Monday, February 23, 2015

Merriam-Webster to the rescue

Yesterday afternoon I carefully positioned myself on the couch with a paperback mystery by the prolific writer Michael Innes

Almost immediately I saw that Innes was the sort of writer who I really enjoy reading. I like the words he chooses and the descriptive way he constructs his phrases and sentences.
Something long, pale and flattened had appeared against the window, like the under-belly of a sea-slug sucked hard against the side of an aquarium. Slightly above and to either side of this were what might have been two writhing caterpillars of the furry sort, and below each of these was a faint but baleful gleam of fire. The whole, in fact, was a human face engaged in some act of reconnaissance, and a moment later the door was thrown open and its owner heaved himself violently into the compartment….
But before I was a very few pages into the book, I started coming across words that were a puzzlement -- I had no idea what they meant or only a vague idea…
  • assize
  • hebdomadal
  • catholic (little “c” not Catholic)
  • Ruritania
  • breviary
  • otiose
Sometimes when that happens, I assign a meaning that seems to fit the context of the sentence and plow on. I do it all the time with words and phrases I see in the medical manuscripts I edit, but in that case I really don’t need to understand what I am reading, just that it makes grammatical sense.

And to chase a bit of a rabbit here, one of the few classes I remember from junior high (some 50+ years ago now!!) was an English class taught by Mrs Brewster. Oh my. She was an elegant, immaculately groomed woman who wore a subtle but wonderful perfume. I think now she was a great role model for impressionable and squirrley junior high school girls. We were learning the parts of speech, and she was teaching us how to diagram sentences (using the Reed-Kellogg system in case you have no clue and just have to look this up). She then handed us Lewis Carroll’s poem Jabberwocky, which starts off…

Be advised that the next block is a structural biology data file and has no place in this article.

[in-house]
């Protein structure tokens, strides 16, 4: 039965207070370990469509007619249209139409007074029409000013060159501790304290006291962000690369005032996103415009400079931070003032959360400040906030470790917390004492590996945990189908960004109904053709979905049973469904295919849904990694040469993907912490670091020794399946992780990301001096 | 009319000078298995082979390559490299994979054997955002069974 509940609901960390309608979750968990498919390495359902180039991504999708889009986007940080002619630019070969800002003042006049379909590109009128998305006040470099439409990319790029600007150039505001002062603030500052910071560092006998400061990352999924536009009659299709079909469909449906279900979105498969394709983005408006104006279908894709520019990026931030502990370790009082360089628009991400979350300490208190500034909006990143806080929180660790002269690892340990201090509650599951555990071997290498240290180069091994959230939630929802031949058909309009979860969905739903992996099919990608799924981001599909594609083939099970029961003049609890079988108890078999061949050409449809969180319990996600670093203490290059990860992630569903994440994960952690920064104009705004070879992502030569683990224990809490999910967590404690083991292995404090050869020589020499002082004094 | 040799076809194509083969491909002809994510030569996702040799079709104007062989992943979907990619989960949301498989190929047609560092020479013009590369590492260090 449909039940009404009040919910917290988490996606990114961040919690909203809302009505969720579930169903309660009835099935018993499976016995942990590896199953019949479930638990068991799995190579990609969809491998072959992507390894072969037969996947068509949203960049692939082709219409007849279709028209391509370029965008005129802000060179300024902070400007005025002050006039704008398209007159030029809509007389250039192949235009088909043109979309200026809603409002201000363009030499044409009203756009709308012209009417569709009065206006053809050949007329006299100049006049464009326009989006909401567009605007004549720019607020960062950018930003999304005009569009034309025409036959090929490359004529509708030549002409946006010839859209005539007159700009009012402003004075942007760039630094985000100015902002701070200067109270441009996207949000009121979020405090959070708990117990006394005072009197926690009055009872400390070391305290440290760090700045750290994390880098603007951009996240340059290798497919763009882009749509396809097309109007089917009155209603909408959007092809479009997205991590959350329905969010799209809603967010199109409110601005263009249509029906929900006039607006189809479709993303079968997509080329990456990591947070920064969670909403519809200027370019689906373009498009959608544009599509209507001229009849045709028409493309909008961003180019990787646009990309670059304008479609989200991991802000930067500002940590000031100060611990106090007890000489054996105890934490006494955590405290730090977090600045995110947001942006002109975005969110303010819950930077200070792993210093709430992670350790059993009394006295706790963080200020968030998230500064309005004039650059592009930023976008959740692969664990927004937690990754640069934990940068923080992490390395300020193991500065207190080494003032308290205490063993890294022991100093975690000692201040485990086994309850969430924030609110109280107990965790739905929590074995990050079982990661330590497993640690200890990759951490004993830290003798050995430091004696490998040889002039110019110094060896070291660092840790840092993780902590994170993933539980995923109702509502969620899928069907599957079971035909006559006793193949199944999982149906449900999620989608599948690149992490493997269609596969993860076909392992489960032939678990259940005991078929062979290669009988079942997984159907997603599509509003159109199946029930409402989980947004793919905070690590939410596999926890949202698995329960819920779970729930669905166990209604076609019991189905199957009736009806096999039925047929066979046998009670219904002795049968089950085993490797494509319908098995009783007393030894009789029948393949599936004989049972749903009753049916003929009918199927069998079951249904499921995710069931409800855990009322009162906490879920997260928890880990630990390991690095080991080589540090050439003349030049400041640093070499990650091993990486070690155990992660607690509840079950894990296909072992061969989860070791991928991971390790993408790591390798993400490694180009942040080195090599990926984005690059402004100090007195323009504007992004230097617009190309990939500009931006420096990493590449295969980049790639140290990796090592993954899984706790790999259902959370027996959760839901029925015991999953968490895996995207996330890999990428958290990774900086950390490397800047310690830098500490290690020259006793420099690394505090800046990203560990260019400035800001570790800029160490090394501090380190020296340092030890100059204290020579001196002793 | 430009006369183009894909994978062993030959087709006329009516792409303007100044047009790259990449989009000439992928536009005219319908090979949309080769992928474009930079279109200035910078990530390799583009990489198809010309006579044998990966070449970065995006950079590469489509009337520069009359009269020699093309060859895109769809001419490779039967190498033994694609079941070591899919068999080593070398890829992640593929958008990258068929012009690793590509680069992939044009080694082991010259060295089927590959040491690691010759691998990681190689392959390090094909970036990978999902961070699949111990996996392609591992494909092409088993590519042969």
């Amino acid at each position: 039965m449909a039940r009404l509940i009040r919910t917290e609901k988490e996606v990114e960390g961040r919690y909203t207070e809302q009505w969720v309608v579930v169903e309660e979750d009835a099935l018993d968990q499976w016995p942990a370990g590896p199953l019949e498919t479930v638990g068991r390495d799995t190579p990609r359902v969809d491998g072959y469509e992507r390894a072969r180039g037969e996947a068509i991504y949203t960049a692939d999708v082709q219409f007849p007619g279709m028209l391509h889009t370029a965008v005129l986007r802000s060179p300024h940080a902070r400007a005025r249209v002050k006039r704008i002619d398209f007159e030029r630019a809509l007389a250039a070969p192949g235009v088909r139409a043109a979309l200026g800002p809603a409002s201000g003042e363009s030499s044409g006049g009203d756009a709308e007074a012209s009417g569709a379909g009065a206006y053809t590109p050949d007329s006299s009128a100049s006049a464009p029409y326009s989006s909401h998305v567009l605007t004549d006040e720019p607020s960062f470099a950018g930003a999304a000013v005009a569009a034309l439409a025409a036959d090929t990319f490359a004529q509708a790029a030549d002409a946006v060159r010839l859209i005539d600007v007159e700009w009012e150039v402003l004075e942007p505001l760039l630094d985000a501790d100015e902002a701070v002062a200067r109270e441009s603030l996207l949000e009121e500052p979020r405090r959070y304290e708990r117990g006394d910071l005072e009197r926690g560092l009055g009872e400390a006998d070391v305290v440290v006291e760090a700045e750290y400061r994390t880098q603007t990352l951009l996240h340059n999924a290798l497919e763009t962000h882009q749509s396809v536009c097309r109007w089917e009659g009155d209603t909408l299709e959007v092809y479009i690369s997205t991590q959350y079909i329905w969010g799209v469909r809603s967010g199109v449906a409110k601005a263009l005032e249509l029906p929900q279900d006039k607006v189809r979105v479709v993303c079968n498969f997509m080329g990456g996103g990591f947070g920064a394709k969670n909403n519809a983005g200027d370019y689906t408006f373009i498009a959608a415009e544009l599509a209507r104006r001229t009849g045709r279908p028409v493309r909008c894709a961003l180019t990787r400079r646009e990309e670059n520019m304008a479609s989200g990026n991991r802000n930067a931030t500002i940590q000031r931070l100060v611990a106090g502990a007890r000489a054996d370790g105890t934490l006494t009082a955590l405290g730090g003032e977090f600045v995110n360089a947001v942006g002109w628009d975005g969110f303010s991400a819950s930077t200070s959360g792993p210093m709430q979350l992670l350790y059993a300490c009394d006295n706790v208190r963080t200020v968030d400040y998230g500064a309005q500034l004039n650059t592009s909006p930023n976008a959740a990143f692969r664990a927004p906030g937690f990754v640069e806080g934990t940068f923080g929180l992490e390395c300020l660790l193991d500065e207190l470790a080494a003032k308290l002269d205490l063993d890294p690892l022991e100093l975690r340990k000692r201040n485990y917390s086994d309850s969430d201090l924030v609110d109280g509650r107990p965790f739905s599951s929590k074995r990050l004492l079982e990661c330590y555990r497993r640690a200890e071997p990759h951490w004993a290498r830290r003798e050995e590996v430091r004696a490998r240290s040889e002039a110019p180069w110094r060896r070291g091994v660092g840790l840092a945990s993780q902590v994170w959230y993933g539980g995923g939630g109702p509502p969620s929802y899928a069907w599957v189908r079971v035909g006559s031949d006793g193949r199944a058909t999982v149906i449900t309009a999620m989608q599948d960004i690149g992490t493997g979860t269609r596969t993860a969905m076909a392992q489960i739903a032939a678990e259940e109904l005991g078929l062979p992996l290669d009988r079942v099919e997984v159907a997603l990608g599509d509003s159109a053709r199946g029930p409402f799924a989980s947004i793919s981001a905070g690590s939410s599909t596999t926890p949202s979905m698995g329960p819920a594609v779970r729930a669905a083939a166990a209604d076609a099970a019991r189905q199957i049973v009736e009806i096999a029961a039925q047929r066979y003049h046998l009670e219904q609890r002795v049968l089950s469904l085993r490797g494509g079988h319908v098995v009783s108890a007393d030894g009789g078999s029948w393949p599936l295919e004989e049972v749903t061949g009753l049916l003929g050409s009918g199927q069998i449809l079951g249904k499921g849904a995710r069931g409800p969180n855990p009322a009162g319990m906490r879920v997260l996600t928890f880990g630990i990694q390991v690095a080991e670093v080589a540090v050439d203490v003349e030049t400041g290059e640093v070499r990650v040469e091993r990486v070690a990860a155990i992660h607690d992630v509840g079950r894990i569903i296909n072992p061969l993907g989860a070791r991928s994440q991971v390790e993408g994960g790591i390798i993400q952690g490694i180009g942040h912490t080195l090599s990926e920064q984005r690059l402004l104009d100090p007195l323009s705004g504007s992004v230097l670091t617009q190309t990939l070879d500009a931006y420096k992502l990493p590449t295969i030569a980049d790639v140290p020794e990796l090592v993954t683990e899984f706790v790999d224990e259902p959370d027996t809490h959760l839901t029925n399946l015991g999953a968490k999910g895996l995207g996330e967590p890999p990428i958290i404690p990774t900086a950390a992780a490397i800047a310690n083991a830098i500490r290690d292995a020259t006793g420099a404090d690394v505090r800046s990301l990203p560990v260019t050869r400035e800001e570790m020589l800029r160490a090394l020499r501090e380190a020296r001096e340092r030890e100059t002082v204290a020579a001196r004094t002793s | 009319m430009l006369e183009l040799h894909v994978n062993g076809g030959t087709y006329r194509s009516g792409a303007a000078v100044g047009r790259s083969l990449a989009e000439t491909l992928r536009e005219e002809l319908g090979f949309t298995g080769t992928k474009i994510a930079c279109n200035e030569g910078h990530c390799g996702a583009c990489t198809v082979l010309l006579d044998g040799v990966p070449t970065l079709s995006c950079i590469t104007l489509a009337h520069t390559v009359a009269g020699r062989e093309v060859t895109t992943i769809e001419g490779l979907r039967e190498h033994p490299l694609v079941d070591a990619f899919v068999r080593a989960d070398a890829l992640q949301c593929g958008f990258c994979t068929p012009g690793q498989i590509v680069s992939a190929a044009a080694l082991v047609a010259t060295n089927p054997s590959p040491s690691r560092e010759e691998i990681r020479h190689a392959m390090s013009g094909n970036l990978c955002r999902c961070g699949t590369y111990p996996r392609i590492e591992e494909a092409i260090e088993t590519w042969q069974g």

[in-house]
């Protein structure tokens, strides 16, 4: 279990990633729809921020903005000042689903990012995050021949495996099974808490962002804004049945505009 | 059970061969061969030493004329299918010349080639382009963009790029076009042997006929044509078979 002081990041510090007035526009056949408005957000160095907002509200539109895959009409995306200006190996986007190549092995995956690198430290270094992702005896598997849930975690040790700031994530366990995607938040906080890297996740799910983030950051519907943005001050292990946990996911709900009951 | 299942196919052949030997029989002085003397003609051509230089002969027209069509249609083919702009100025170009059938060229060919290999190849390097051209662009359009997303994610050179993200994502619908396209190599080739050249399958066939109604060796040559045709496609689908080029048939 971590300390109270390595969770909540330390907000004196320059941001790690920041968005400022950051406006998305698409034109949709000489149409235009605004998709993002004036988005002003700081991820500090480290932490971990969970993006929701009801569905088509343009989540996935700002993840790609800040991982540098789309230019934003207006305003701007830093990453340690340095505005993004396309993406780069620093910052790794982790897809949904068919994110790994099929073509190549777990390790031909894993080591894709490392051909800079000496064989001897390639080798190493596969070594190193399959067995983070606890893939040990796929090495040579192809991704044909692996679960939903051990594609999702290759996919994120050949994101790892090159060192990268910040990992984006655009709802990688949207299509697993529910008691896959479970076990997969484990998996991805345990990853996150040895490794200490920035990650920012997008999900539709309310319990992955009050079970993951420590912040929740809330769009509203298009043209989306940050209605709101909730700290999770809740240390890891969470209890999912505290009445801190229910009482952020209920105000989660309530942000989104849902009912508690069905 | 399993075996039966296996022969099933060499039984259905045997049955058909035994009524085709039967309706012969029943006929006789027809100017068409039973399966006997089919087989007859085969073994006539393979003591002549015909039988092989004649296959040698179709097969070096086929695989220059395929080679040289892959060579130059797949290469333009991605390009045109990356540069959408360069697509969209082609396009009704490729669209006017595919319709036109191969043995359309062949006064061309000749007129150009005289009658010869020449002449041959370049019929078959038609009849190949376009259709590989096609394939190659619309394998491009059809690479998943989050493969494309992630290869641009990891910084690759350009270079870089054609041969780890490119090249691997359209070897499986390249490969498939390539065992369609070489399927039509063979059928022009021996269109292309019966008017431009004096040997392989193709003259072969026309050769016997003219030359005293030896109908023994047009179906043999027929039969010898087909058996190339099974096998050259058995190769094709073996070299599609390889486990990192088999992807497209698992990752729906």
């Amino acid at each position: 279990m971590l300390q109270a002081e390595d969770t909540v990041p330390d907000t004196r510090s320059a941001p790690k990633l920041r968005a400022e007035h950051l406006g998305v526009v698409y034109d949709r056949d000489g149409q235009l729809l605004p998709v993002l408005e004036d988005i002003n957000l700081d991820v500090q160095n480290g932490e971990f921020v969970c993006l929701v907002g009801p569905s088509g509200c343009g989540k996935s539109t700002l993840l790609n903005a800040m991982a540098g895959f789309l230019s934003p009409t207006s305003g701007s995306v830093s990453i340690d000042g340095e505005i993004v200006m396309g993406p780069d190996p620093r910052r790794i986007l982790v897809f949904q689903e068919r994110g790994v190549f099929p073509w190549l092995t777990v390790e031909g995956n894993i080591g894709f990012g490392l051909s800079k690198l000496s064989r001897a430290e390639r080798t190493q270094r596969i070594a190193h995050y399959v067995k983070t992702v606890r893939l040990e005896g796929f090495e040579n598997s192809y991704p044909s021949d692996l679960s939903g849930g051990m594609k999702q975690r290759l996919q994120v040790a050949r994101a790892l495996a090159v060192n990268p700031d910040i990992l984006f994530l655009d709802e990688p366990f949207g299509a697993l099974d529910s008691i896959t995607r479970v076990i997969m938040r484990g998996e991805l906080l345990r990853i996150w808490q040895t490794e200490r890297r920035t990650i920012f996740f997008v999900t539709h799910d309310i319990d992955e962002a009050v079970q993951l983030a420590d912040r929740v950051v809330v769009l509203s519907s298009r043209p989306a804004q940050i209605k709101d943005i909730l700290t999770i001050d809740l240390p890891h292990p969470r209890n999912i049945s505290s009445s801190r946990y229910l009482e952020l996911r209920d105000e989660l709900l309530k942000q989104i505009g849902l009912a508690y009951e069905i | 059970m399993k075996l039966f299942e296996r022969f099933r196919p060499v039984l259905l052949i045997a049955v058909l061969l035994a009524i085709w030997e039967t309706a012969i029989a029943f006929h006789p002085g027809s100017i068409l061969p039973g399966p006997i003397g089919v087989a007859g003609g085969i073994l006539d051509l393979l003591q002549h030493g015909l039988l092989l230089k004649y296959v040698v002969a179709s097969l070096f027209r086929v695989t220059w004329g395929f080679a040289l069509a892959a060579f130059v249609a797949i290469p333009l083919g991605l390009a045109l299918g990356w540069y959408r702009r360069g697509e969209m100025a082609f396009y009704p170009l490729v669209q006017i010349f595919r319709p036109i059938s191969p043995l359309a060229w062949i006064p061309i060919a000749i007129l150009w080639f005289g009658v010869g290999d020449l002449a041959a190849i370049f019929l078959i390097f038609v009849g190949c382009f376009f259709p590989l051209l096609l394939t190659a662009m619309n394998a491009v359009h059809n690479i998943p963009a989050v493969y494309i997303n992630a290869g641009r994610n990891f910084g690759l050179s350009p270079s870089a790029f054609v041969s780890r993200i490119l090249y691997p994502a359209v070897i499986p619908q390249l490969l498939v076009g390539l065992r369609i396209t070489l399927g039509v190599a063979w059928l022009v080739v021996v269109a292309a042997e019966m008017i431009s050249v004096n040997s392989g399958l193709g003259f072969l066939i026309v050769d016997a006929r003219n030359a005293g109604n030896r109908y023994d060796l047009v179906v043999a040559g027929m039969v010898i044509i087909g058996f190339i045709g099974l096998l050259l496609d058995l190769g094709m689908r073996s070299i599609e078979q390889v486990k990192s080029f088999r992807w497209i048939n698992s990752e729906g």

Twas brillig, and the slithy toves
  Did gyre and gimble in the wabe:
All mimsy were the borogoves,
  And the mome raths outgrabe. 

And told us to have at it. We had no idea what most of the words meant, but discovered it was quite possible to diagram the sentence and do it correctly.

Where was I. Oh yeah.

Having decided that I really wanted to know what these strange words actually meant rather than just guess, and because the computer stays off on Sunday, I grabbed my trusty Merriam-Webster’s Eleventh Edition, which has seen better days and is held together by duct tape. All the words were there, and knowing what they actually meant made much more sense than what I was guessing they meant.

I only have the one Michael Innes mystery, which I believe I swept off the shelf as part of a “$1 a bag sale” at the thrift store. I am not likely to find any more at the thrift store (this one was written in 1945), so I have a feeling I may be visiting the library before too long to see if they have any of his available for checking out.


Linda Kay said...

It's so easy to skip over those words assuming we know, but what a good idea to stop and look them up. After all the writer had an intent by using them.

Marty Damon said...

Hi Leilani - I just wandered over from another blog and am glad I did. I believe I'll scout out some Innes books at my local library!

Maggie May said...

I quite often look up the words in my dictionary and find that it's good to learn new ones when I read a book.
Will look for books by Innes.
Maggie x